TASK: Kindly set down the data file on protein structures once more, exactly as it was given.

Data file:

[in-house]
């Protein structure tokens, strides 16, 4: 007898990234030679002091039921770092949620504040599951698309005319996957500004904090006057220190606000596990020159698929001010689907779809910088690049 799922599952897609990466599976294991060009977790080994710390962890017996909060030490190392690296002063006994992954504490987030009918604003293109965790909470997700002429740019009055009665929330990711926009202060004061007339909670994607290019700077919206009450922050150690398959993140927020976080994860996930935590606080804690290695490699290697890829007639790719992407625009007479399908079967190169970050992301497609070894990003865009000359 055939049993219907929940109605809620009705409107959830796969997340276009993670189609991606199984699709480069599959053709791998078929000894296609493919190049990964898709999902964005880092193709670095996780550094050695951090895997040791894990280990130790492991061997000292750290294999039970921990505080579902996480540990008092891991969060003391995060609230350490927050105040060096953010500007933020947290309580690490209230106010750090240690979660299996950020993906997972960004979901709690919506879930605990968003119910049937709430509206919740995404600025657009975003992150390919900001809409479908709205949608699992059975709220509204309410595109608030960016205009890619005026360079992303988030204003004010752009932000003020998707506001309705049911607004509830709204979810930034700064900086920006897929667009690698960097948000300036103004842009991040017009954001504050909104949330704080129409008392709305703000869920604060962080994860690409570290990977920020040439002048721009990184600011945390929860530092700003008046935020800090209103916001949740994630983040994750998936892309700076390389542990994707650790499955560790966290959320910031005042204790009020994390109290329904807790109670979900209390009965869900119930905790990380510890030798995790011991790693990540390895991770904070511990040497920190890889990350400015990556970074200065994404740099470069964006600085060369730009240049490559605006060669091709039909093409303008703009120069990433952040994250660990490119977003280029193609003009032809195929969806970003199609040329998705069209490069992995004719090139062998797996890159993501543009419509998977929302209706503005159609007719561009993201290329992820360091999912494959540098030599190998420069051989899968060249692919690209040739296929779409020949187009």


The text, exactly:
[in-house]
């Protein structure tokens, strides 16, 4: 007898990234030679002091039921770092949620504040599951698309005319996957500004904090006057220190606000596990020159698929001010689907779809910088690049 799922599952897609990466599976294991060009977790080994710390962890017996909060030490190392690296002063006994992954504490987030009918604003293109965790909470997700002429740019009055009665929330990711926009202060004061007339909670994607290019700077919206009450922050150690398959993140927020976080994860996930935590606080804690290695490699290697890829007639790719992407625009007479399908079967190169970050992301497609070894990003865009000359 055939049993219907929940109605809620009705409107959830796969997340276009993670189609991606199984699709480069599959053709791998078929000894296609493919190049990964898709999902964005880092193709670095996780550094050695951090895997040791894990280990130790492991061997000292750290294999039970921990505080579902996480540990008092891991969060003391995060609230350490927050105040060096953010500007933020947290309580690490209230106010750090240690979660299996950020993906997972960004979901709690919506879930605990968003119910049937709430509206919740995404600025657009975003992150390919900001809409479908709205949608699992059975709220509204309410595109608030960016205009890619005026360079992303988030204003004010752009932000003020998707506001309705049911607004509830709204979810930034700064900086920006897929667009690698960097948000300036103004842009991040017009954001504050909104949330704080129409008392709305703000869920604060962080994860690409570290990977920020040439002048721009990184600011945390929860530092700003008046935020800090209103916001949740994630983040994750998936892309700076390389542990994707650790499955560790966290959320910031005042204790009020994390109290329904807790109670979900209390009965869900119930905790990380510890030798995790011991790693990540390895991770904070511990040497920190890889990350400015990556970074200065994404740099470069964006600085060369730009240049490559605006060669091709039909093409303008703009120069990433952040994250660990490119977003280029193609003009032809195929969806970003199609040329998705069209490069992995004719090139062998797996890159993501543009419509998977929302209706503005159609007719561009993201290329992820360091999912494959540098030599190998420069051989899968060249692919690209040739296929779409020949187009």